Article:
Anyhow, I met so many authors while I was there they’ve actually rather blurred in my mind. Though I know the US often sends dozens of authors out on tour together, we have nothing like that in the UK. To see 2 or 3 at once is highly unusual – but at BEA? Well, Harlequin had Elizabeth Scott, Julie Kagawa, Amanda Sun, Katie McGarry and Dawn Metcalf together not once, but twice. That’s kinda amazing
So, for the record, I met: Victoria Schwab (super lovely), Amanda Sun (super, super lovely), Richelle Mead (!!), Ally Carter, Brandon Sanderson, Maria V. Snyder, Jonathan Maberry, Eve Silver, Teri Brown, Holly Black, Anna Jarzab, Leila Sales, Jennifer Castle, Sarah Dessen (!!), Marie Lu, Susan Kim & Laurence Klavan, Elizabeth Scott (sweetest person ever), Amy Tintera, Ellen Datlow, Alice Hoffman, Kendare Blake, Cat Patrick & Suzanne Young, Romily Bernard, Lauren Myracle, Dan Krokos, Elizabeth Norris, Katie McGarry, Dawn Metcalf, Dot Hutchison, Ted Dekker, Amie Kaufman & Meagan Spooner, Julie Kagawa, Sean Williams, Deborah Noyes, Michael Pocalyko, Amy Herrick, Faith Erin Hicks, Sarah Jio, and Tyler Whitesides.
Jonathan Maberry looking shiny in his comic book shirt of awesome.
Elizabeth Norris signing her already-released novel Unravelling.
Marie Lu signing extracts and posters at the Penguin booth.
In case you hadn’t noticed: I had an amazing time. I met so many amazing people and would highly recommend that you all give it a go sometime – whether as a blogger or as a power reader. However, I’m also glad I took the evening off from author events: it gave me much-needed time away from the chaos and the opportunity to bleed money on Broadway (Matthew Broderrik! David Hyde Pearce! I couldn’t possibly keep away.)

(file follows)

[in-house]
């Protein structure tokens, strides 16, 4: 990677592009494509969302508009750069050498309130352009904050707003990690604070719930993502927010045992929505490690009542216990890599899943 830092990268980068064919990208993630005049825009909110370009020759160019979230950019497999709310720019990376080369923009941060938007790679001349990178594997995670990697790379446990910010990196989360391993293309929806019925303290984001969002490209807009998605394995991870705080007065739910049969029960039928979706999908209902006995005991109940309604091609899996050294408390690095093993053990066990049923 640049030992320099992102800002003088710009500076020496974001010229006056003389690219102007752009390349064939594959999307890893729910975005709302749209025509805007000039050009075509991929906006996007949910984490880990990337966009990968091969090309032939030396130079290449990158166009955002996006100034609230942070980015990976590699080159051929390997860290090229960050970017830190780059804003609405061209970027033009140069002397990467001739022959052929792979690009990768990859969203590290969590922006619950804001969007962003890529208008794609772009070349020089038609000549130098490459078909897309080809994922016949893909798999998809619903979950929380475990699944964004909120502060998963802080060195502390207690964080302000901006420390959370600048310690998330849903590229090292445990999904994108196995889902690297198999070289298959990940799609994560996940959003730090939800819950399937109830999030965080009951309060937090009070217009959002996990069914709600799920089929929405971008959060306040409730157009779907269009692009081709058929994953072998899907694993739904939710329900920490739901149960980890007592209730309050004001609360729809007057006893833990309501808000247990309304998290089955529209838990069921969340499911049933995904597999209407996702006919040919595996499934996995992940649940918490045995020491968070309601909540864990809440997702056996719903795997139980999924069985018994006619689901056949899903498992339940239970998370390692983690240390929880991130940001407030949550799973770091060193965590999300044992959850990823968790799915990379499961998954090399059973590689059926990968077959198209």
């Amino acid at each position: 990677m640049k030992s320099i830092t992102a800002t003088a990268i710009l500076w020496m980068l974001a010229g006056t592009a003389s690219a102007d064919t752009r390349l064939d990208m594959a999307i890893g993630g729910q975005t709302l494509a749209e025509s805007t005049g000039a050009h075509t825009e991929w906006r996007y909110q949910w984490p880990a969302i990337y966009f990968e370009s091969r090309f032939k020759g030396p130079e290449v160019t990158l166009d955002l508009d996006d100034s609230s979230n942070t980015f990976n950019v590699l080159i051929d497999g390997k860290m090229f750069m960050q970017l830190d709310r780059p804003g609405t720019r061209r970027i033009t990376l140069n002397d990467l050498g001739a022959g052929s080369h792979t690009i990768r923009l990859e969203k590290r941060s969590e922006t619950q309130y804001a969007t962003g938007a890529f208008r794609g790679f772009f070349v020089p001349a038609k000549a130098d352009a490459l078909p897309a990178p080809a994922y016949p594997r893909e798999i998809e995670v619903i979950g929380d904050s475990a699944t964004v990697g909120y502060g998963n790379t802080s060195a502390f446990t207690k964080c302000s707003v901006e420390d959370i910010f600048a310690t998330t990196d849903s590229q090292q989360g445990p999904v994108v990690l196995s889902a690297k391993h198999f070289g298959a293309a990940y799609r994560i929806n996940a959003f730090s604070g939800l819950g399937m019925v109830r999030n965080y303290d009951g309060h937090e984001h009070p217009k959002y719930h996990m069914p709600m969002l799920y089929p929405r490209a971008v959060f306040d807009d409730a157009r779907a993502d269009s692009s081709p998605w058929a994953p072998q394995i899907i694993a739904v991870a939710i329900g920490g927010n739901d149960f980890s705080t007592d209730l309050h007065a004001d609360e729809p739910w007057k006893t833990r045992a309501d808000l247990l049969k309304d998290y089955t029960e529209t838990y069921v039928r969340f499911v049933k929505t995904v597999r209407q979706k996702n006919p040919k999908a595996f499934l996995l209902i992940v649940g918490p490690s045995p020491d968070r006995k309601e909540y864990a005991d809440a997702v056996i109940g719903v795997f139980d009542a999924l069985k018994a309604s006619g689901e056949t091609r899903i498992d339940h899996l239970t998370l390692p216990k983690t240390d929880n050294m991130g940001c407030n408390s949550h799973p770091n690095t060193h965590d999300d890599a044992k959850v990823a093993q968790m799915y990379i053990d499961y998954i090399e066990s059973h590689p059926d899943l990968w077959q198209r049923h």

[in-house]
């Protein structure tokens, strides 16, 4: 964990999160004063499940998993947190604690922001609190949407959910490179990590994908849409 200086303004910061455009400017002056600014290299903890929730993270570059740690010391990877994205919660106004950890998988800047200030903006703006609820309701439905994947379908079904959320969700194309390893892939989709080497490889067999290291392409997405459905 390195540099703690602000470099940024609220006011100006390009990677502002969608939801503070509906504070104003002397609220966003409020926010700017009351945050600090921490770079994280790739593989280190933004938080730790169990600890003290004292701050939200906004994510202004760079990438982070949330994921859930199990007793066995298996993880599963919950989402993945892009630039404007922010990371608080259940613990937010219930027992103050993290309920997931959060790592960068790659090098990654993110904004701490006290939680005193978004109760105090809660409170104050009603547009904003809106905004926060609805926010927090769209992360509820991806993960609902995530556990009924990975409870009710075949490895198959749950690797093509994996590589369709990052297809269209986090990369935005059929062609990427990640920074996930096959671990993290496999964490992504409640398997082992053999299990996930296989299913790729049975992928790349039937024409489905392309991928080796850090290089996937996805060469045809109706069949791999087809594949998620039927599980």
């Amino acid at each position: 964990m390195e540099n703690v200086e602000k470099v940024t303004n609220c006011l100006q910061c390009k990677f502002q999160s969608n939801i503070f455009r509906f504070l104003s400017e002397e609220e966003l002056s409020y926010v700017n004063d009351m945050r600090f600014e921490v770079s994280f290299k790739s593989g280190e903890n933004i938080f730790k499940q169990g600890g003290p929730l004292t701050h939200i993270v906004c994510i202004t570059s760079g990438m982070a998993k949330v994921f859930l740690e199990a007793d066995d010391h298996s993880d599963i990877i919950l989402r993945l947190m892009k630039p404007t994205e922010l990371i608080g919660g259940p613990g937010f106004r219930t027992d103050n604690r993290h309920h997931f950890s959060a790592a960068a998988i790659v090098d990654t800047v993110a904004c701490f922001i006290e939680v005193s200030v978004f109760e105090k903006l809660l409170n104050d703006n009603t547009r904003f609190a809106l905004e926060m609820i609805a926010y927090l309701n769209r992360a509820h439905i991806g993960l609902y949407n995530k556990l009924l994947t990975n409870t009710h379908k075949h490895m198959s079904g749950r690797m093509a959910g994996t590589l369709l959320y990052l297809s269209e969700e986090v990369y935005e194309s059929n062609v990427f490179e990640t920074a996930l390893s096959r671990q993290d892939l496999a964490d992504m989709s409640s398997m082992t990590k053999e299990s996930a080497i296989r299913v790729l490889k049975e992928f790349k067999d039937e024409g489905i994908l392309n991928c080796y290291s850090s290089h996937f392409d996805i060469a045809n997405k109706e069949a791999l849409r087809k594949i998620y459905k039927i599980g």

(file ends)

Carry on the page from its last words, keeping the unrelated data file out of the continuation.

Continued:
So, my last monthly TBR pile turned into a two-month pile. That’s my life: lots of books, way too little time! Although I know I can’t read all of these books, I’m glad I have monthly pile. It gives me a bit more focus, rather than just staring at my TBR Mount Doom in terror.
I’ve got a few newbies on this month’s TBR pile: books I’ve received for review that I might not have found out about otherwise.
Also, I’ve got a few on the pile that I kinda “need” to read – namely, Neverwhere by Neil Gaiman (ebook). I am desperate to listen to the BBC radio version of this classic UF novel, so I need to finish off the real thing first! To be honest, I’m finding it a bit hard going at the moment – great but a bit confusing. I also really really really want to get to Days of Blood and Starlight by Laini Taylor and The Killables series by Gemma Malley.
I’ve also got a few newbies off of Netgalley (Ink by Amanda Sun and The Testing by Joelle Charbonneau) though the likelihood of me getting to those this month is very, very, very low. But I will! Any day now…